By RP Siegel — Despite what we might expect to see soon, in the form of furious efforts on the part of a handful of politicians to reverse the inevitable, the tide has already turned against the century-old dominance of fossil fuels. Perhaps there is no better proof of this than the fact that a number of major oil and gas companies are now making significant investments in renewable energy.
As recently reported in the Wall Street Journal, a consortium led by Royal Dutch Shell won a bid to build and run a portion of what is expected to be the world’s largest offshore wind project. The massive Borssele wind project will be located in the North Sea off the Netherlands coast. The Shell portion alone will produce enough electricity to power a million homes at a rate of $56.95 per megawatt hour.
This compares favorably with even the cheapest forms of conventional energy generation. According to the most recent Lazard report on the Levelized Cost of Energy, only the very cheapest natural gas combined cycle plants, which produced power in the range of $48-78 could compete with this. The Borssele installation, in fact, falls at the upper end of the price scale for wind, which currently runs between $32-62, with offshore installations at the upper end.
The cost factor certainly did not go unnoticed. Dorine Bosman, the manager developing Shell’s wind business said, “Right now the offshore wind project is competitive with any power source.”
Until recently, Shell had shown little interest in offshore wind, but changed direction rather abruptly, earlier this year with the formation of a “New Energies Unit.”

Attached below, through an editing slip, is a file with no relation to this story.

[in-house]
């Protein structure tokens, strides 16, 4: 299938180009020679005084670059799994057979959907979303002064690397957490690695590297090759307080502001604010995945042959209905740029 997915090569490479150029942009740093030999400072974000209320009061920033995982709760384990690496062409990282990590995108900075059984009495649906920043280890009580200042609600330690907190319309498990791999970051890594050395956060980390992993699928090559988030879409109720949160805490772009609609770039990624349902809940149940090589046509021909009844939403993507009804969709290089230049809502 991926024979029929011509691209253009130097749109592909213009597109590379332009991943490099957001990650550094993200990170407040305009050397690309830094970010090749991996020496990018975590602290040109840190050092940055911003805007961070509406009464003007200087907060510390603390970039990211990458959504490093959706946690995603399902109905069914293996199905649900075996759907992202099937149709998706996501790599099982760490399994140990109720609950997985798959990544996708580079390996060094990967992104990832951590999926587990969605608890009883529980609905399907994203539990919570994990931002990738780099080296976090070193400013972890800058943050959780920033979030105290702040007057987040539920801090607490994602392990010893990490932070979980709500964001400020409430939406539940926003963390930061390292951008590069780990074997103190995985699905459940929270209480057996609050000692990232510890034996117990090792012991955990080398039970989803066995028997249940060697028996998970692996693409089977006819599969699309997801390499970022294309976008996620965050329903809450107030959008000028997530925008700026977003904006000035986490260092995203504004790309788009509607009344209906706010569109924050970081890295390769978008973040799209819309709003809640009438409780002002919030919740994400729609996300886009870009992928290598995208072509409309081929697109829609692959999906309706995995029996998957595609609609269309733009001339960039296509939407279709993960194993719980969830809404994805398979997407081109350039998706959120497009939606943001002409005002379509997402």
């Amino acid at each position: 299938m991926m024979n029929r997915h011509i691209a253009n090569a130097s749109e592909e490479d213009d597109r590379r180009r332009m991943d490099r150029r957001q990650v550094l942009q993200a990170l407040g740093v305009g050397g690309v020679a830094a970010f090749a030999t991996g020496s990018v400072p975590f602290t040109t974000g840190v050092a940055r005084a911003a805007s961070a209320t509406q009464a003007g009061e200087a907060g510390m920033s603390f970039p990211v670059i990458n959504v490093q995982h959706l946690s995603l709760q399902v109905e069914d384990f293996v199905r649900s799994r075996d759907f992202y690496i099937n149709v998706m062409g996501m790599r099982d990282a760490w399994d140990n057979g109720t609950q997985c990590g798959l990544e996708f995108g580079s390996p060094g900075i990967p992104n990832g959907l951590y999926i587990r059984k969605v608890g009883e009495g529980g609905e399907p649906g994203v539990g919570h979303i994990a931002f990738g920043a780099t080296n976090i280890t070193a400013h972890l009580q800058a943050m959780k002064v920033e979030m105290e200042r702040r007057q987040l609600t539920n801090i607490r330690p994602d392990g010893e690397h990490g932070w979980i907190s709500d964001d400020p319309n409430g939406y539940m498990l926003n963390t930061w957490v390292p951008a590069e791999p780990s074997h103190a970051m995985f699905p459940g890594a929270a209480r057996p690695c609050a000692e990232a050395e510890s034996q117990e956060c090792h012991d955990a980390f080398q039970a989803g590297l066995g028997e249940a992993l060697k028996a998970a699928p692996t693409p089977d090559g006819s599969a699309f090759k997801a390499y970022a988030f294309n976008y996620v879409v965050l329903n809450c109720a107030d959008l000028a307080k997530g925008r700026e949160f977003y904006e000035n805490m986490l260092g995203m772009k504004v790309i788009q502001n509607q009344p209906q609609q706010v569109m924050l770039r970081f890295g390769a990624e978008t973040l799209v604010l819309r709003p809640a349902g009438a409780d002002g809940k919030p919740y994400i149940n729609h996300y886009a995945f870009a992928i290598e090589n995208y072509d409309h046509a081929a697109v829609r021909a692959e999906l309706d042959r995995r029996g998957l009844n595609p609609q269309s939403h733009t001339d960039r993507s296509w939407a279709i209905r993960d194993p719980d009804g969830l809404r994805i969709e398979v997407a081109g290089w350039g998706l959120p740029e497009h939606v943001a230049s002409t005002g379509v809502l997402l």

The plunging renewable prices seem to be pulling in everything around them, much as a sinkhole draws in houses, cars, and trees.
The projects themselves are engineering marvels with building-sized towers driven into seabeds, anchoring propellers with wingspans longer than the largest Airbus.
Unsurprisingly, it’s the European energy companies that are primarily at the forefront of this. Norway’s Statoil ASA already has three wind farms in the Baltic Sea, and is currently developing a floating wind farm off the east coast of Scotland. Since 2010, Statoil has invested $2.1 billion in offshore wind.
Denmark’s state-owned Dong Energy AS, which partnered with Statoil as part of the renowned Kalundborg Symbiosis, has sold off a large portion of its fossil-fuels business and is now the biggest player in the offshore wind market with 29% of global capacity. One reason wind is doing so well is that once a wind farm is built, prices stay essentially the same. Not so with oil or gas fields.
Closer to US shores, the Block Island wind farm, recently came online off Rhode Island, the first in the American waters. Developer Deepwater Wind has said that the landscape is going to be tougher here due to “bureaucratic hurdles and fewer incentives.”
Even Exxon-Mobil, who has long resisted involvement in renewables, is dabbling in wind. The once mighty oil giant, which has slipped from being the world’s largest company, down to 9th place behind a bunch of Chinese banks and Apple, and which the president-elect is apparently determined to “make great again,” is now investigating the use of floating wind turbines to power their oil and gas platforms.
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